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There are almost one third of a million species of plants which range in form from unicellular algae a few microns in diameter to gigantic trees that can grow to a height of 100 meters. Plant Life makes sense of the bewildering diversity of plants by treating them not just as photosynthetic factories, but as living organisms that are the survivors of millions of years of evolutionary struggle. The book examines plants from an evolutionary perspective to show how such a wide range of life forms has evolved and continues to thrive. The book is divided into three main sections. The first, introductory section sets out the necessary background of evolutionary and taxonomic theory and introduces a classification of living plants based on the ways in which they have evolved. The second part investigates how the challenges of life in the water and on land have led to the evolution of the major taxonomic groups of the plants, and describes the key adaptations that have contributed to the success of each group. The final section shows how the contrasting environments of the world's major climatic zones have led to the evolution of such different floras as those of tropical rainforests, prairies and deserts. This section introduces a fascinating range of plants with ingenious and often bizarre methods of survival and reproduction. Plant Life is an essential elementary text for undergraduate students and should prove a breath of fresh air for jaded botanists used to the traditional taxonomic grind through the plant kingdom.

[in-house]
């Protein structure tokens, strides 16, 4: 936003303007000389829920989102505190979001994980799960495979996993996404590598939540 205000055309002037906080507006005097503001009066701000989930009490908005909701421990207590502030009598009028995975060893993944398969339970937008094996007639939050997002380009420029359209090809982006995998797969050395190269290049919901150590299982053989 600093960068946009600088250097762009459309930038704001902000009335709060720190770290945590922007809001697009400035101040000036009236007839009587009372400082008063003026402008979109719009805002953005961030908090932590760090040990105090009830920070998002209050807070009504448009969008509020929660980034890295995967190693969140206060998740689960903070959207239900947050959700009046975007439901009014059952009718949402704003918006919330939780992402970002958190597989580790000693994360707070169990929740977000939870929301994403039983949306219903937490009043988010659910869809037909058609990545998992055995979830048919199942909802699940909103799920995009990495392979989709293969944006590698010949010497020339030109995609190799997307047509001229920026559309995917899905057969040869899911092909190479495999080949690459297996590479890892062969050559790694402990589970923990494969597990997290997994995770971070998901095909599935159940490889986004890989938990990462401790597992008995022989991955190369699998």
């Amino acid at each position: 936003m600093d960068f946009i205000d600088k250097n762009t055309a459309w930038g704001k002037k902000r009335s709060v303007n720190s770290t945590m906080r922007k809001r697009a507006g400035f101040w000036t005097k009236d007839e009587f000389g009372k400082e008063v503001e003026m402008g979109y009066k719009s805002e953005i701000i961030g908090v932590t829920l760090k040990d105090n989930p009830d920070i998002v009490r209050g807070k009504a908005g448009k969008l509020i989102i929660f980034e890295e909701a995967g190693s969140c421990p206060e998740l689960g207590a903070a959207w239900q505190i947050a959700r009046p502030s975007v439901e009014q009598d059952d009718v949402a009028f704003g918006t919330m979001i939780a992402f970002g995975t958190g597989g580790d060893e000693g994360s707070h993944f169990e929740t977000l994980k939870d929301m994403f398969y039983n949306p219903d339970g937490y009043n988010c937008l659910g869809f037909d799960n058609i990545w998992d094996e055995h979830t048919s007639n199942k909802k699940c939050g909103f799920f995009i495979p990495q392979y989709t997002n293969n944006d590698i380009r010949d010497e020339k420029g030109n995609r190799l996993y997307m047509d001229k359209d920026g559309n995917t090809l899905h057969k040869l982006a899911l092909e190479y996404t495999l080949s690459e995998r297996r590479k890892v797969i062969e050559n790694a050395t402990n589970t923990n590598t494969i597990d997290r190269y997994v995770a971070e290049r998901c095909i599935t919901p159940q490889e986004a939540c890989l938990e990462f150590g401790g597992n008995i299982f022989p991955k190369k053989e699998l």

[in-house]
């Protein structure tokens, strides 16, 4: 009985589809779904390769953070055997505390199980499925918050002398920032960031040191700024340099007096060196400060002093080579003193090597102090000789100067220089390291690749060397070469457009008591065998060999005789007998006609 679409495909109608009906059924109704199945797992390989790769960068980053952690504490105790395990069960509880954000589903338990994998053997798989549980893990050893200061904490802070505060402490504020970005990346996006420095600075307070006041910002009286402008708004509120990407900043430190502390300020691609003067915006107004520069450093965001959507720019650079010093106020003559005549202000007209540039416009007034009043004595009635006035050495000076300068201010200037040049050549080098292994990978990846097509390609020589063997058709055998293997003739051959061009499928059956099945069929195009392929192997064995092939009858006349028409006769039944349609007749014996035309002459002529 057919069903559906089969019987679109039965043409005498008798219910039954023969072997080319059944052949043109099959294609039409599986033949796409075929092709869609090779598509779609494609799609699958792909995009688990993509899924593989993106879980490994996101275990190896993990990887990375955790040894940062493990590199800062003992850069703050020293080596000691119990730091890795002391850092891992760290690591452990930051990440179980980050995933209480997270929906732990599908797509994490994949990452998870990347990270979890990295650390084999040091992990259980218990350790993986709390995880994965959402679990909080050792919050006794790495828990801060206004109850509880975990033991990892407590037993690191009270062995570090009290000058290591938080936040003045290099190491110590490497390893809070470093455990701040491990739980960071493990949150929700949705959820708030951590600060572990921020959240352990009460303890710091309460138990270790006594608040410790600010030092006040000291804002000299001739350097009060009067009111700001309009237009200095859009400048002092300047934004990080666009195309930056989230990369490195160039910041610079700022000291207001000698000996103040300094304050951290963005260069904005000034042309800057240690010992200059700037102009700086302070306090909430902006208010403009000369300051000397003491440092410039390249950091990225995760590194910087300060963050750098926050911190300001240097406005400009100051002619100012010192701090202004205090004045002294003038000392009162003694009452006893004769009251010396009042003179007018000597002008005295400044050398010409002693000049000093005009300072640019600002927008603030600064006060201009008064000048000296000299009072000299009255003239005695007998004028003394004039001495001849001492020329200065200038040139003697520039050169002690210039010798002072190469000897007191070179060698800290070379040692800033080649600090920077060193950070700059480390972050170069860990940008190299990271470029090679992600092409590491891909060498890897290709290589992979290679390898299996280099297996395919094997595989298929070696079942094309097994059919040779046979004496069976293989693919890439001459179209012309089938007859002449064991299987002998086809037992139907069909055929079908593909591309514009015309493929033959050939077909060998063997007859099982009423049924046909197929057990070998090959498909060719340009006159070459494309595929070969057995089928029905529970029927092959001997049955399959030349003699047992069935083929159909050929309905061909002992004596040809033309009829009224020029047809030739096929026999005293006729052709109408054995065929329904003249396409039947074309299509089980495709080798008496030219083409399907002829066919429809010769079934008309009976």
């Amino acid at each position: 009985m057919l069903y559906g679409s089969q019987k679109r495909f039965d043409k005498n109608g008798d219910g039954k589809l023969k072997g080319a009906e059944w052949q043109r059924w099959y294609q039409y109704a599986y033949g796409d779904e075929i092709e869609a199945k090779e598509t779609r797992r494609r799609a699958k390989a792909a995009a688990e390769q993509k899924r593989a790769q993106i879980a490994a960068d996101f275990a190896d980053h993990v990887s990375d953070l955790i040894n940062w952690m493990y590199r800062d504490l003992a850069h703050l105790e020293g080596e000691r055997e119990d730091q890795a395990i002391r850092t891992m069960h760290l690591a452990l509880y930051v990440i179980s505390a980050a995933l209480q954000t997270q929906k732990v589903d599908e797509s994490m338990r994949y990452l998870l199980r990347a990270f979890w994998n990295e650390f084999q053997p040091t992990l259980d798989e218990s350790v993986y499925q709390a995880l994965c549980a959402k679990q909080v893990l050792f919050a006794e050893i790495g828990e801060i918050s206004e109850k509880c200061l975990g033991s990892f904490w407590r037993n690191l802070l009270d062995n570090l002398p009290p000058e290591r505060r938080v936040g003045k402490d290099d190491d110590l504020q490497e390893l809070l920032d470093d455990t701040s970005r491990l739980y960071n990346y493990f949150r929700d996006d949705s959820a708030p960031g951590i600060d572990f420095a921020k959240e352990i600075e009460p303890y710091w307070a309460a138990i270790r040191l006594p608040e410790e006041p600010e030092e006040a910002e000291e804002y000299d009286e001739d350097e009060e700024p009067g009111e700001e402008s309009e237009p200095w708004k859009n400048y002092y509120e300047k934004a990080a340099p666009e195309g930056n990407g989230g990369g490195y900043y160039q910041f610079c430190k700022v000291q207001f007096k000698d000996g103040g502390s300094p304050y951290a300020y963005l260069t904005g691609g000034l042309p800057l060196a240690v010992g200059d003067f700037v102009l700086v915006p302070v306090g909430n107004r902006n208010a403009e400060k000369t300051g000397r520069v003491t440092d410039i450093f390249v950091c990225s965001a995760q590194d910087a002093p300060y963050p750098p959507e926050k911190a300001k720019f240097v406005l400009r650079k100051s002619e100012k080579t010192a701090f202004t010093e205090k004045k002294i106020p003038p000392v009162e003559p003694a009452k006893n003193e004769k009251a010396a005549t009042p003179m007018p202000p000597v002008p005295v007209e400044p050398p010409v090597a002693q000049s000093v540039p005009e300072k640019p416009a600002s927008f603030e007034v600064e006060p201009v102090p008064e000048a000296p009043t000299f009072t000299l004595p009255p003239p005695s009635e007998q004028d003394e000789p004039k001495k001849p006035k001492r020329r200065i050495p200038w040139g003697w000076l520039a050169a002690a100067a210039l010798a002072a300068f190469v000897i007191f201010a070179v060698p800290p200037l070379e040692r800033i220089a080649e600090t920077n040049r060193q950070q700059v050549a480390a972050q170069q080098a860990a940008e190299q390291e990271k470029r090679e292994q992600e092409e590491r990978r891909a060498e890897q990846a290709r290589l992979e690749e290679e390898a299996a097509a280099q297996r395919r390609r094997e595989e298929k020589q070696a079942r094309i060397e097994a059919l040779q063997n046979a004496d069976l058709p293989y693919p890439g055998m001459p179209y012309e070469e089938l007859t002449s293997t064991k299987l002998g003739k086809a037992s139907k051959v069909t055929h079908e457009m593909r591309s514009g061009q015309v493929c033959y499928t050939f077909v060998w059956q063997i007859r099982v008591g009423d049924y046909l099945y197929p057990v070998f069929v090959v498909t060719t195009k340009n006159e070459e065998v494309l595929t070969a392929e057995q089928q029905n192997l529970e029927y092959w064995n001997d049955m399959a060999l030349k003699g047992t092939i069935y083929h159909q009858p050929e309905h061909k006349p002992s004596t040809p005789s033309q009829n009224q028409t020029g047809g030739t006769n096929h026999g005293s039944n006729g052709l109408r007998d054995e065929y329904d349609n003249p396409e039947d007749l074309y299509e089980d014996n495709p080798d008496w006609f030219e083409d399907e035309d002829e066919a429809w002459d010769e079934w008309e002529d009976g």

Blackwell Science Inc.
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